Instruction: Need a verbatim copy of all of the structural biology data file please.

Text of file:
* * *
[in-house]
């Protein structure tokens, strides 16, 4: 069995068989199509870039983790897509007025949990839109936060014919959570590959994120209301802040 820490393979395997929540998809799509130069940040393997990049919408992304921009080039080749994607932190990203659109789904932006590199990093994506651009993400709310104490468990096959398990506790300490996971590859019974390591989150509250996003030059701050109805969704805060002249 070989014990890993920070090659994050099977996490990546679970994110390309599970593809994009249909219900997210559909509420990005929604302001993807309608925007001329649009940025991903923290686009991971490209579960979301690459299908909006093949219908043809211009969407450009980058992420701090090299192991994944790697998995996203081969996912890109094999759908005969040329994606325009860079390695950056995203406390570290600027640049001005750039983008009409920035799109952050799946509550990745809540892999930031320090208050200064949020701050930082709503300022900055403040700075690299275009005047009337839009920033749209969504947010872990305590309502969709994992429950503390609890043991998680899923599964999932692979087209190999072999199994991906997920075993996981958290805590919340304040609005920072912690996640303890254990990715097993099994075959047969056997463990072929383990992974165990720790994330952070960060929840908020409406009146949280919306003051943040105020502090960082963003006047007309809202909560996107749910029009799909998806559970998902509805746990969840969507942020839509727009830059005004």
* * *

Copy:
[in-house]
């Protein structure tokens, strides 16, 4: 069995068989199509870039983790897509007025949990839109936060014919959570590959994120209301802040 820490393979395997929540998809799509130069940040393997990049919408992304921009080039080749994607932190990203659109789904932006590199990093994506651009993400709310104490468990096959398990506790300490996971590859019974390591989150509250996003030059701050109805969704805060002249 070989014990890993920070090659994050099977996490990546679970994110390309599970593809994009249909219900997210559909509420990005929604302001993807309608925007001329649009940025991903923290686009991971490209579960979301690459299908909006093949219908043809211009969407450009980058992420701090090299192991994944790697998995996203081969996912890109094999759908005969040329994606325009860079390695950056995203406390570290600027640049001005750039983008009409920035799109952050799946509550990745809540892999930031320090208050200064949020701050930082709503300022900055403040700075690299275009005047009337839009920033749209969504947010872990305590309502969709994992429950503390609890043991998680899923599964999932692979087209190999072999199994991906997920075993996981958290805590919340304040609005920072912690996640303890254990990715097993099994075959047969056997463990072929383990992974165990720790994330952070960060929840908020409406009146949280919306003051943040105020502090960082963003006047007309809202909560996107749910029009799909998806559970998902509805746990969840969507942020839509727009830059005004």